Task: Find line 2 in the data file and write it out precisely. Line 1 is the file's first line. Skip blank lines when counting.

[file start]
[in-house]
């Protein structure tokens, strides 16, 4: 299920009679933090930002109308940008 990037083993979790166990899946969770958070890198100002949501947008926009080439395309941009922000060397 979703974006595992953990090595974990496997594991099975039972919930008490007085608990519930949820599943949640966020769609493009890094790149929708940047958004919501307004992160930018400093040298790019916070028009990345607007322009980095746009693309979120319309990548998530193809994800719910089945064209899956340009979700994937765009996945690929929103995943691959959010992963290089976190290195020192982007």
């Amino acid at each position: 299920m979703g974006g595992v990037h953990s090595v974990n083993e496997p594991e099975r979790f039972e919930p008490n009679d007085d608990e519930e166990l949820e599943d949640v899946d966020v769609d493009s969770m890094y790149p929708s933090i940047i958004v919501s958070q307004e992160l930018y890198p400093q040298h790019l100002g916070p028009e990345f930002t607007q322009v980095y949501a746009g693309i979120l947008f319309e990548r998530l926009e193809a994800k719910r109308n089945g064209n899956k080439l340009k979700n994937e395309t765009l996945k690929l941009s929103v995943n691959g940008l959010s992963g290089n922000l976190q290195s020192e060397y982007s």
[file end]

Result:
């Protein structure tokens, strides 16, 4: 299920009679933090930002109308940008 990037083993979790166990899946969770958070890198100002949501947008926009080439395309941009922000060397 979703974006595992953990090595974990496997594991099975039972919930008490007085608990519930949820599943949640966020769609493009890094790149929708940047958004919501307004992160930018400093040298790019916070028009990345607007322009980095746009693309979120319309990548998530193809994800719910089945064209899956340009979700994937765009996945690929929103995943691959959010992963290089976190290195020192982007």